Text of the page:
serious instruction, might not consider other objects more deserving of
present attention. Concerning the title of Idyll, which Mr. Biglow has
adopted at my suggestion, it may not be improper to animadvert, that the
name properly signifies a poem somewhat rustick in phrase, (for, though
the learned are not agreed as to the particular dialect employed by
Theocritus, they are universanimous both as to its rusticity and its
capacity of rising now and then to the level of more elevated sentiments
and expressions,) while it is also descriptive of real scenery and
manners. Yet it must be admitted that the production now in question
(which here and there bears perhaps too plainly the marks of my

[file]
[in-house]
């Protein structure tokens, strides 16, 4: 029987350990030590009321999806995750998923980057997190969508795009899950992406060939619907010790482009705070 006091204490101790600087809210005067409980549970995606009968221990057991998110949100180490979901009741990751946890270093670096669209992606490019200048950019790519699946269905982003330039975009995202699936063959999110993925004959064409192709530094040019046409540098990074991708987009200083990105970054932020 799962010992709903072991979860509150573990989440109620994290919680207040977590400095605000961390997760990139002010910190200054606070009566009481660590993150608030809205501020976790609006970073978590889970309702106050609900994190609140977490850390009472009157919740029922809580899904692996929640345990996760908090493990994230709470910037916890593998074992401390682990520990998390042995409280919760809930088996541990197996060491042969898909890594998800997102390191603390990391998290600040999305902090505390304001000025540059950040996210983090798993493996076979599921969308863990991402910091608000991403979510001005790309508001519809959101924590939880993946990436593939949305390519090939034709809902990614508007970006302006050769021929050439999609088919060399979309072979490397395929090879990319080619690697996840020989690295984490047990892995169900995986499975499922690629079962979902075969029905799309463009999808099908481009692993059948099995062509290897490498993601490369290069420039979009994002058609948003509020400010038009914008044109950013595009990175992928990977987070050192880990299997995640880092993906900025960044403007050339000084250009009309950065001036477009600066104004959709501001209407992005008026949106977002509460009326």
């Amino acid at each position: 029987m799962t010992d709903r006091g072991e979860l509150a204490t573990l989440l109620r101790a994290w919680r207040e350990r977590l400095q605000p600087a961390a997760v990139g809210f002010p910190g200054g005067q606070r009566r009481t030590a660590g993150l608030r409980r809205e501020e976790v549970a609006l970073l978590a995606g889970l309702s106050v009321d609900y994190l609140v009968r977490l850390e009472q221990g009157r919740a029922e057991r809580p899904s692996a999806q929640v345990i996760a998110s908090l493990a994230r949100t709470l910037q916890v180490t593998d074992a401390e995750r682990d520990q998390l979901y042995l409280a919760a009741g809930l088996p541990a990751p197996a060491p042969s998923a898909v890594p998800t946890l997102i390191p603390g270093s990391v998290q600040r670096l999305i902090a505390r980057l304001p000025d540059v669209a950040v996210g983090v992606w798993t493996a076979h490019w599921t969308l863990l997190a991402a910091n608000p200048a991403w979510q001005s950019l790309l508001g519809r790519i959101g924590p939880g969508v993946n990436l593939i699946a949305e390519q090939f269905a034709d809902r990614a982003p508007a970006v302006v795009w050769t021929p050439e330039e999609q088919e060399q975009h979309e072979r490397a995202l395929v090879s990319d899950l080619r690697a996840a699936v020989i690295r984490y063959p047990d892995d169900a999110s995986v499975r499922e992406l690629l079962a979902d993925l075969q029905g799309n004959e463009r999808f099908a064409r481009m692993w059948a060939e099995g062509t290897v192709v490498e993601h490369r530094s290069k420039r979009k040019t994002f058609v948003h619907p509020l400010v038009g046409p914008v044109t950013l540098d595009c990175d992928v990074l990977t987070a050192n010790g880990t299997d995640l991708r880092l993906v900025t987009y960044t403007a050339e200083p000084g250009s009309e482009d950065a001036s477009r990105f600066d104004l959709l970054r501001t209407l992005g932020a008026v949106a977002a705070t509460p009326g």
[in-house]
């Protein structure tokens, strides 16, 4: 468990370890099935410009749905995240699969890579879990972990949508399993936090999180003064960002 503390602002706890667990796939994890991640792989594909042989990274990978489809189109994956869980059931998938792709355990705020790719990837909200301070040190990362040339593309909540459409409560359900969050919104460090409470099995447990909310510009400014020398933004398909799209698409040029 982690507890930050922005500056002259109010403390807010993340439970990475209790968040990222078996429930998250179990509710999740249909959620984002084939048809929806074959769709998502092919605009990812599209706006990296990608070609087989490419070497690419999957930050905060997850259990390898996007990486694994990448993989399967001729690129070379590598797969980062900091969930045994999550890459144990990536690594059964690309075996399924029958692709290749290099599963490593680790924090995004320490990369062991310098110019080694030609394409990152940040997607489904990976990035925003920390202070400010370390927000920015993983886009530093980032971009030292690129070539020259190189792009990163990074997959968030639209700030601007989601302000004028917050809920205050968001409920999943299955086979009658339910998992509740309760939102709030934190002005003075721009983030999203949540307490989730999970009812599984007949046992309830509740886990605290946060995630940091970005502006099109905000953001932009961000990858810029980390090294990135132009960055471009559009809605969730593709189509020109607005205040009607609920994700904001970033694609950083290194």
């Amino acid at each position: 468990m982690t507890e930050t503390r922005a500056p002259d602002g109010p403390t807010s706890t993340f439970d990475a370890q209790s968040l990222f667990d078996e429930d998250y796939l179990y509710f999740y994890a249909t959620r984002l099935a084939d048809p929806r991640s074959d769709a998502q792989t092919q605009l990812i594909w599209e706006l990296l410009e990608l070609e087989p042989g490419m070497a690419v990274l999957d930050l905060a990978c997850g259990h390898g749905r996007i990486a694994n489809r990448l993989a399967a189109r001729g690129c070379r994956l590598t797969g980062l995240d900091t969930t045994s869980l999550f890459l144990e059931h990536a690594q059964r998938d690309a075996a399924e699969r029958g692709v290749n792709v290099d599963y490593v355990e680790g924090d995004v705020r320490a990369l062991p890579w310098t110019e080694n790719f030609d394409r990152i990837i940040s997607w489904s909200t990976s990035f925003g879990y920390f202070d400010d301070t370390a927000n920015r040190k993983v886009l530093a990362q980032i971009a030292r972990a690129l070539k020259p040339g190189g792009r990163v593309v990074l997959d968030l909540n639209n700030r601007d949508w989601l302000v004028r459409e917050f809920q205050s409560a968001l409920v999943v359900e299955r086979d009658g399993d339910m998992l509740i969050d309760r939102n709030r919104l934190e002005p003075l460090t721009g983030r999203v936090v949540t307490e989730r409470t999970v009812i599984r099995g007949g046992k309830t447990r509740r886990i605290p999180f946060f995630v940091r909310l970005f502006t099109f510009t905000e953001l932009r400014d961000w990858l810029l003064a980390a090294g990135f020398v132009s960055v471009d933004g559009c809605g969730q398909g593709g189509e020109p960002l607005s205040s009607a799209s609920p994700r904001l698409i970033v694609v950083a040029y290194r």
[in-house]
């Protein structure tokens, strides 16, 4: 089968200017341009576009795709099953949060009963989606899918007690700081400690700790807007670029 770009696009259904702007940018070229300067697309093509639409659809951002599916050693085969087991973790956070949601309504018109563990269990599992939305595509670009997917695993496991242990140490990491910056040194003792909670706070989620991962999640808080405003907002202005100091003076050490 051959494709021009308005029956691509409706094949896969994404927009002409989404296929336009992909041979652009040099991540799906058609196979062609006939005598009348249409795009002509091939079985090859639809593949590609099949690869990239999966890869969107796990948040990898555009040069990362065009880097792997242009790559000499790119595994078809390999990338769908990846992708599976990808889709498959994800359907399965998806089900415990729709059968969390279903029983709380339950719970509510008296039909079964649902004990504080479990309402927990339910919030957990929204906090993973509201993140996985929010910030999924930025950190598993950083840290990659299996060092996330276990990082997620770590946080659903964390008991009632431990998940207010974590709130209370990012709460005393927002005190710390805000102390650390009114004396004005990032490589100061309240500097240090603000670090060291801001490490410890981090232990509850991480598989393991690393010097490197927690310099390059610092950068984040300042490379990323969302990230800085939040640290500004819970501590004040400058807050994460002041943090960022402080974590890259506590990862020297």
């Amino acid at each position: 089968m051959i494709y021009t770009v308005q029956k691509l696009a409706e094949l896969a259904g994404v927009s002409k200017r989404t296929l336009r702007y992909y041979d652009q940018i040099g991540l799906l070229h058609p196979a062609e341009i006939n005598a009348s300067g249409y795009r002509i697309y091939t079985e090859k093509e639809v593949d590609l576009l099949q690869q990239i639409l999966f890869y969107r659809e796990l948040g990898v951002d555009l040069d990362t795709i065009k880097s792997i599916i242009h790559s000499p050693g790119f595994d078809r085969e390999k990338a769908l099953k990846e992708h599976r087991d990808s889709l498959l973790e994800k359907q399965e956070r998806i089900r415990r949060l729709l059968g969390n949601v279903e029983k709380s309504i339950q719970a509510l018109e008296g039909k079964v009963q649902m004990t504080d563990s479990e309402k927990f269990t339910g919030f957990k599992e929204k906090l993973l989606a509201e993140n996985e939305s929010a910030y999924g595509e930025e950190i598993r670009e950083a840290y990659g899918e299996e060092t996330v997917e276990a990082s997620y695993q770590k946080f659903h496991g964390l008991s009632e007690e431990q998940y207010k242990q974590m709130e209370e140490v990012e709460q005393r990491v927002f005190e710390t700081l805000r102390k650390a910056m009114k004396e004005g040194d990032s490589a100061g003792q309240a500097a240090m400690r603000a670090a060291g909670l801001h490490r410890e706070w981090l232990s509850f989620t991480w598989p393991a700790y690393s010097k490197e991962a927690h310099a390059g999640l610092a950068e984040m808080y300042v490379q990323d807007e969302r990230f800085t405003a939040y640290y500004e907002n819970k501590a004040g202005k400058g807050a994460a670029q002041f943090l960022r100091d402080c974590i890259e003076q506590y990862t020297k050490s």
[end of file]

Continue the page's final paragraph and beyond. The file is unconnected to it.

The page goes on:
correcting hand) does partake of the nature of a Pastoral, inasmuch as
the interlocutors therein are purely imaginary beings, and the whole
is little better than [Greek: skias onar.] The plot was, as I believe,
suggested by the "Twa Briggs" of Robert Burns, a Scottish poet of the
last century, as that found its prototype in the "Mutual Complaint of
Plainstanes and Causey" by Fergusson, though the metre of this latter
be different by a foot in each verse. I reminded my talented young
parishioner and friend that Concord Bridge had long since yielded to the
edacious tooth of Time. But he answered me to this effect: that there
was no greater mistake of an authour than to suppose the reader had
no fancy of his own; that, if once that faculty was to be called into
activity, it were _better_ to be in for the whole sheep than the